Lunch With FT: Richard Thaler

“One thing for sure is Remain is a horrible name. It’s weak. Whereas Leave is strong.”

Richard Thaler is by now a household name – well, I think so at any rate, and this interview that he gave to Tim Harford (who should be a household name!) is worth reading in its entirety. You’ll need to sign in/register, I think – sorry about that.

Quick update: we’re conducting a workshop on behavioral economics for undergrad students at GIPE this week, and I’ll post nuggets such as these along the way.

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India: Links for 19th August, 2019

CCS is organizing a conference around the theme “Legal Foundations of a Free Society”, and it is being hosted by the Gokhale Institute. One of the speakers is Shruti Rajagopalan, whose writing I have long admired. Here are five pieces by Shruti that I thoroughly enjoyed reading:

  1. The implementation of laws matters as much as their framing (as any parent will tell you!)
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  2. “Deshmukh, a former RBI governor who had argued against bank nationalization immediately after independence, was also contesting the election, this time supported by the Swatantra Party and Jan Sangh. Giri won with Gandhi’s support, and his legacy is often regarded as that of a rubber-stamp loyalist who damaged the independence of the President’s office.”
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    A little bit of trivia that I was completely unaware of, and makes me think of many counterfactuals – but the article is about how the nationalization of banks came to be.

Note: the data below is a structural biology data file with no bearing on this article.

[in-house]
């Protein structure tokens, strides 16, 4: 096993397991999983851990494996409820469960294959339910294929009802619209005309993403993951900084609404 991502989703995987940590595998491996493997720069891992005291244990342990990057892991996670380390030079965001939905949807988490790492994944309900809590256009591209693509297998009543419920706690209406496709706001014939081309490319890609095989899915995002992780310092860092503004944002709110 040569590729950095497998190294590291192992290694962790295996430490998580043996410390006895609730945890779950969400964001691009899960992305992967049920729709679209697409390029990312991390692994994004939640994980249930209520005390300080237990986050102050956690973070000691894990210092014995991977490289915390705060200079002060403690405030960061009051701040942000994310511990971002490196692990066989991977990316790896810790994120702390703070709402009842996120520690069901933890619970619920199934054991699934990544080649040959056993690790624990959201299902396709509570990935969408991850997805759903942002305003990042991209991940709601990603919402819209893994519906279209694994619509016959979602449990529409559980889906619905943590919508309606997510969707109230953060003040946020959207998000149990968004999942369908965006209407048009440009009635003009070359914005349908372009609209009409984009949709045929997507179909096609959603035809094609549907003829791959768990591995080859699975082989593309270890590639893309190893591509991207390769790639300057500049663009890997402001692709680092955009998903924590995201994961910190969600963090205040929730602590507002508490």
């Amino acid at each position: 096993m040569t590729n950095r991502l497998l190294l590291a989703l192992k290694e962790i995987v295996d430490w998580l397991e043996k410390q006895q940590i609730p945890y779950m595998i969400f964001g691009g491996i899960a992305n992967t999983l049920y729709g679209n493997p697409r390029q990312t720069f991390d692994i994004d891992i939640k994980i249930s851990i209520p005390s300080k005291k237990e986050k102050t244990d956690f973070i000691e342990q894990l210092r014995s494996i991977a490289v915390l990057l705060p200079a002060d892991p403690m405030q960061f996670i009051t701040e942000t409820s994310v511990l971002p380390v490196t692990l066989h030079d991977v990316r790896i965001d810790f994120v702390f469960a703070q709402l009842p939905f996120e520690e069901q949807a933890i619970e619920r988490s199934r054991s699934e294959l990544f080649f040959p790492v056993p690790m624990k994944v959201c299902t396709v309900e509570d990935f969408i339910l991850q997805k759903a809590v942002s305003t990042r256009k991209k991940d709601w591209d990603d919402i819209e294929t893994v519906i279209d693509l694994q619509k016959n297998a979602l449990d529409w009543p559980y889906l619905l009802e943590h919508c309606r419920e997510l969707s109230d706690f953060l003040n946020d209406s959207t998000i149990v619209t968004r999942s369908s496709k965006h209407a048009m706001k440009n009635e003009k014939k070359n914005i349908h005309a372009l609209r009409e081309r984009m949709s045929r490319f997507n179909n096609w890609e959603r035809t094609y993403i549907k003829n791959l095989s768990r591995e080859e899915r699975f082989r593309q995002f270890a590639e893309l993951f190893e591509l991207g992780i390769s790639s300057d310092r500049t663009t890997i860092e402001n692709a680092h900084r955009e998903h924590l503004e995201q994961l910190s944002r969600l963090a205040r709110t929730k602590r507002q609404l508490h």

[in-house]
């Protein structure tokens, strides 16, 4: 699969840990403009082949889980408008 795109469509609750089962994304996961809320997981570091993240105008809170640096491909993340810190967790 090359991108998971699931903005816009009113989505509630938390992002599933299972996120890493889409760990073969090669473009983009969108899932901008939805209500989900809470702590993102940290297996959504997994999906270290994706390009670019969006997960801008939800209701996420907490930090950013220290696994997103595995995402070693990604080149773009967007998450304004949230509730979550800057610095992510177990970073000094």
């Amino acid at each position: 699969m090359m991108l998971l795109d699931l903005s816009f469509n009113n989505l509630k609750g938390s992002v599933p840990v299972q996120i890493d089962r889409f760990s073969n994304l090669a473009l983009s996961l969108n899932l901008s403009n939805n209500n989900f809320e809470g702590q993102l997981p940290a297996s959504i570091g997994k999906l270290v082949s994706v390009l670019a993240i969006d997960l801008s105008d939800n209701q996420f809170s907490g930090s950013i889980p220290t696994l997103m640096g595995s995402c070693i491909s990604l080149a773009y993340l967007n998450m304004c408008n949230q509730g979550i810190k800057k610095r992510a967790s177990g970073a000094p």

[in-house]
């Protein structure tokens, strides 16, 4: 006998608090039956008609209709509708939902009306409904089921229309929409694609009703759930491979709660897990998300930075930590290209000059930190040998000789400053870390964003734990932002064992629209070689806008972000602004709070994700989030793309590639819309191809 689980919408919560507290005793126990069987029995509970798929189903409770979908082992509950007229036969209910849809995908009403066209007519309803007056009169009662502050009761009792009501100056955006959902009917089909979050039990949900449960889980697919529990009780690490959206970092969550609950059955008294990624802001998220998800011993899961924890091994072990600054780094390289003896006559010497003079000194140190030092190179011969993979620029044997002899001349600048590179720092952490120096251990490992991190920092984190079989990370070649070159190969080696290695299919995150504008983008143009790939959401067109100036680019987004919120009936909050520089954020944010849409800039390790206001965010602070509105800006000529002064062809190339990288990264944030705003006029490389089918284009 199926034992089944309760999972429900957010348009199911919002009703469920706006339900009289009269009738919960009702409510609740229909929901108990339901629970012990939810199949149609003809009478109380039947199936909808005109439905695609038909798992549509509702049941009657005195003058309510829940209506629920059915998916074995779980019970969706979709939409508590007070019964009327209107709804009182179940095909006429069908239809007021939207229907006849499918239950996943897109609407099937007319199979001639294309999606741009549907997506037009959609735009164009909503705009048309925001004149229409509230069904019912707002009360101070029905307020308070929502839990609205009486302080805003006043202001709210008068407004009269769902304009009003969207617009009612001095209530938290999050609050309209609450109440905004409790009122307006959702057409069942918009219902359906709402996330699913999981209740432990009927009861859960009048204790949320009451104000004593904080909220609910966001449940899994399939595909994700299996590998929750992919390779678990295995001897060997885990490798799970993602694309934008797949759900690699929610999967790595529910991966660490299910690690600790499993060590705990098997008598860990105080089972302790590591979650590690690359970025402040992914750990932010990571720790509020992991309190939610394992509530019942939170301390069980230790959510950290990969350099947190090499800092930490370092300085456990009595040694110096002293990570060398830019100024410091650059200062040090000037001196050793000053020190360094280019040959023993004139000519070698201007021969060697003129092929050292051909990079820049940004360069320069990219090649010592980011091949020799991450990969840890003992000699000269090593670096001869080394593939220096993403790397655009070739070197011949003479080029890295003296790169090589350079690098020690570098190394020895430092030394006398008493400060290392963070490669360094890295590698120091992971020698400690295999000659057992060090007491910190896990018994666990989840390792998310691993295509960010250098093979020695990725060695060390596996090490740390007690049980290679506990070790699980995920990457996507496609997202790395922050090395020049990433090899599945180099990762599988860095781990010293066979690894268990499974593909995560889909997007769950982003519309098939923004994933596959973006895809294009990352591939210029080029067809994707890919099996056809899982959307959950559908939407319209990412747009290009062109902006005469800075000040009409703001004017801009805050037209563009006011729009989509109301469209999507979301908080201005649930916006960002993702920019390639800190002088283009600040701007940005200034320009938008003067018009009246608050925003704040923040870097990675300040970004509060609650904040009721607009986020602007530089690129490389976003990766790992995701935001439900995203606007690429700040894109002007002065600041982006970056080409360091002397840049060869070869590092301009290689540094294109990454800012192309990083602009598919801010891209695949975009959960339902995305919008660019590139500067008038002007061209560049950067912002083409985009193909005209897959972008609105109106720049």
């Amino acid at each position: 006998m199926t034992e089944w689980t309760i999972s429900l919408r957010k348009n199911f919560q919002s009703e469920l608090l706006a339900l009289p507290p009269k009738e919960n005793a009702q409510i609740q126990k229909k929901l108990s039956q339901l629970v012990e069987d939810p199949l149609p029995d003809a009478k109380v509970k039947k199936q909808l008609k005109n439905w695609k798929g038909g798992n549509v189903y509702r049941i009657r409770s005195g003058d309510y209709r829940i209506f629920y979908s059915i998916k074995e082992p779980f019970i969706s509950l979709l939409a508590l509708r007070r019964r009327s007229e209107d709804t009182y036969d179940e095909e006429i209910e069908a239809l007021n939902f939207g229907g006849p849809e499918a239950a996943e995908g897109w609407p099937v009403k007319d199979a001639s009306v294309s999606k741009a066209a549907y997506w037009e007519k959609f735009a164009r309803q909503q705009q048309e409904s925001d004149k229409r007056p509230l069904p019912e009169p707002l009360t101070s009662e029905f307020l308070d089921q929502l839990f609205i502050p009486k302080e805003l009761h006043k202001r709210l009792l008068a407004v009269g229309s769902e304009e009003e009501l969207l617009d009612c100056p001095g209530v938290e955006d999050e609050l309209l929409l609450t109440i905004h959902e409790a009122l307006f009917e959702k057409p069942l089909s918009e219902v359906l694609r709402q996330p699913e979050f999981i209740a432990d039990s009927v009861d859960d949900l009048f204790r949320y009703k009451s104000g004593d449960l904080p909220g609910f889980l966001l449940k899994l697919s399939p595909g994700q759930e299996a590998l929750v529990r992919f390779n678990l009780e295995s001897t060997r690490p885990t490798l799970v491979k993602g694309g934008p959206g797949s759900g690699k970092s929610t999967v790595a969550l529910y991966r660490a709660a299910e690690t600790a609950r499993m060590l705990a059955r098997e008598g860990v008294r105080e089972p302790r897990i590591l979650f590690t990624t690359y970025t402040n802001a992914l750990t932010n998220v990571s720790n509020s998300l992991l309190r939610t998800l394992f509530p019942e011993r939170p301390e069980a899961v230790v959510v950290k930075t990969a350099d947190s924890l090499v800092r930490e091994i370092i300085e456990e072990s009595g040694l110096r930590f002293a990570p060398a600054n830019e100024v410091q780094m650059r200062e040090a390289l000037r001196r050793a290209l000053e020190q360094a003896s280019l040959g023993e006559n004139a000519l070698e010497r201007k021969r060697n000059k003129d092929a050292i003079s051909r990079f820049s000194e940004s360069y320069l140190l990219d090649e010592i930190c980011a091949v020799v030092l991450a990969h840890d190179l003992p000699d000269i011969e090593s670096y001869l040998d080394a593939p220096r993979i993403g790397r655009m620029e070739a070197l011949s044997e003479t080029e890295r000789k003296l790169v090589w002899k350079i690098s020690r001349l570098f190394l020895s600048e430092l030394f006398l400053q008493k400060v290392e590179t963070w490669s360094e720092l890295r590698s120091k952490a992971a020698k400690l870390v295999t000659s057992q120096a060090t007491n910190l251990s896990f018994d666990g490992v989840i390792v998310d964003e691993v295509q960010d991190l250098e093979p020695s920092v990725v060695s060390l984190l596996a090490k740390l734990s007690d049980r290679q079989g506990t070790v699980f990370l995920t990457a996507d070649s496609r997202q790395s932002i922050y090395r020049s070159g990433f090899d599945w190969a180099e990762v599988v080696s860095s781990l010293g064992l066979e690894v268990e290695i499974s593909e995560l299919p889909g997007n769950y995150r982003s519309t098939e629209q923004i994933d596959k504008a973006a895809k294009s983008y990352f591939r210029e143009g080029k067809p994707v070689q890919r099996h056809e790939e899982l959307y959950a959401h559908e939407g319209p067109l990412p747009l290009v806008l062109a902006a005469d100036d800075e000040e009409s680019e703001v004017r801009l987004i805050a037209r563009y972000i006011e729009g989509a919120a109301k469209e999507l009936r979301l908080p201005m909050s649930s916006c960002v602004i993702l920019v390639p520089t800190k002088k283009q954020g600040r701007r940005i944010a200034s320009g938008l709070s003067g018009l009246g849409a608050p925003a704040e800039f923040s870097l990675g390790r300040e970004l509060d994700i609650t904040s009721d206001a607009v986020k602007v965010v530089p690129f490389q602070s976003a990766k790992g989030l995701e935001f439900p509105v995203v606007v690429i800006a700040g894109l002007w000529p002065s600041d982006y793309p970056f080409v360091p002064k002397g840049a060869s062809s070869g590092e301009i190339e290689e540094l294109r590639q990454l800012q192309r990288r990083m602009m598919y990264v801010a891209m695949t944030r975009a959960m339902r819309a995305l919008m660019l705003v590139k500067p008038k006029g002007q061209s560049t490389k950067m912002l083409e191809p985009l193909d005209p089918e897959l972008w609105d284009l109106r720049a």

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  3. Shruti explains (rather acerbically and entirely appropriately so) why the budget is a spectacle we’d all do well to ignore completely.
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  4. “First, we need to create more positions for judges, especially in the lower levels of the judiciary, as caseloads have exploded over the years. India has only 12-15 judges per million people compared to the US’s 110 per million. The immediate goal is to reach the Law Commission’s 50-judges-per-million recommendation. A good start is to double the number of judges across the board in the lower judiciary.”
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    On some much needed reforms to the Indian judiciary.
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  5. A paper by her on a favorite theme (and bugbear) of mine: the complete lack of true decentralization in India.

 

Video for 18th August, 2019

Federer Djokovic matches have a, uh, history

 

Tweets for 17th August, 2019

 

 

Etc: Links for 16th August, 2019

I have linked to brainpickings before, but this week, I have been reading it almost incessantly. For a variety of reasons, not the least of which is that I have economics textbooks coming out of my ears.

In particular, I have been reading about what Maria Popova has to say about Kurt Vonnegut – and that is a heady combination indeed. And so today’s links are five posts about Vonnegut by Popova (and a bonus sixth one at the end!)

  1. “I think it’s important to live in a nice country rather than a powerful one. Power makes everybody crazy.”
    An excerpt from a letter to his daughter.